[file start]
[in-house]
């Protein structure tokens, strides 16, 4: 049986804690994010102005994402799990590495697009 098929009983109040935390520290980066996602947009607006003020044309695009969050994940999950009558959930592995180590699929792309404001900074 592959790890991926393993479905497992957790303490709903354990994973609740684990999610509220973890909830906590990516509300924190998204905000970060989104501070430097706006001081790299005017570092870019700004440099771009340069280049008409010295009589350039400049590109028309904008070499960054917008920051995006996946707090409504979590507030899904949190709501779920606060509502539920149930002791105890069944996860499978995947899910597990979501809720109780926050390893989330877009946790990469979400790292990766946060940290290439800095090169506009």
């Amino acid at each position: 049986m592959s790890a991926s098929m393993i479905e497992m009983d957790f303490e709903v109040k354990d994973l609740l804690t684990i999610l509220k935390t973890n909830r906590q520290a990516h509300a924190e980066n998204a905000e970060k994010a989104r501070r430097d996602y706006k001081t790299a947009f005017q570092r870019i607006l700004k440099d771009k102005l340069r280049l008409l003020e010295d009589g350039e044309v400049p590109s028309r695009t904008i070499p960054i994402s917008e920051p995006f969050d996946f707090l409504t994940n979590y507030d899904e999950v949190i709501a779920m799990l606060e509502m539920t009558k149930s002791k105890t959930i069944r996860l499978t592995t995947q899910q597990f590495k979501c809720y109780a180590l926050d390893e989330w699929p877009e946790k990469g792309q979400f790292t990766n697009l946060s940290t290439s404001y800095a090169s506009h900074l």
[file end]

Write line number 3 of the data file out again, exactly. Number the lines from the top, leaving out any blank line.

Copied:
């Amino acid at each position: 049986m592959s790890a991926s098929m393993i479905e497992m009983d957790f303490e709903v109040k354990d994973l609740l804690t684990i999610l509220k935390t973890n909830r906590q520290a990516h509300a924190e980066n998204a905000e970060k994010a989104r501070r430097d996602y706006k001081t790299a947009f005017q570092r870019i607006l700004k440099d771009k102005l340069r280049l008409l003020e010295d009589g350039e044309v400049p590109s028309r695009t904008i070499p960054i994402s917008e920051p995006f969050d996946f707090l409504t994940n979590y507030d899904e999950v949190i709501a779920m799990l606060e509502m539920t009558k149930s002791k105890t959930i069944r996860l499978t592995t995947q899910q597990f590495k979501c809720y109780a180590l926050d390893e989330w699929p877009e946790k990469g792309q979400f790292t990766n697009l946060s940290t290439s404001y800095a090169s506009h900074l």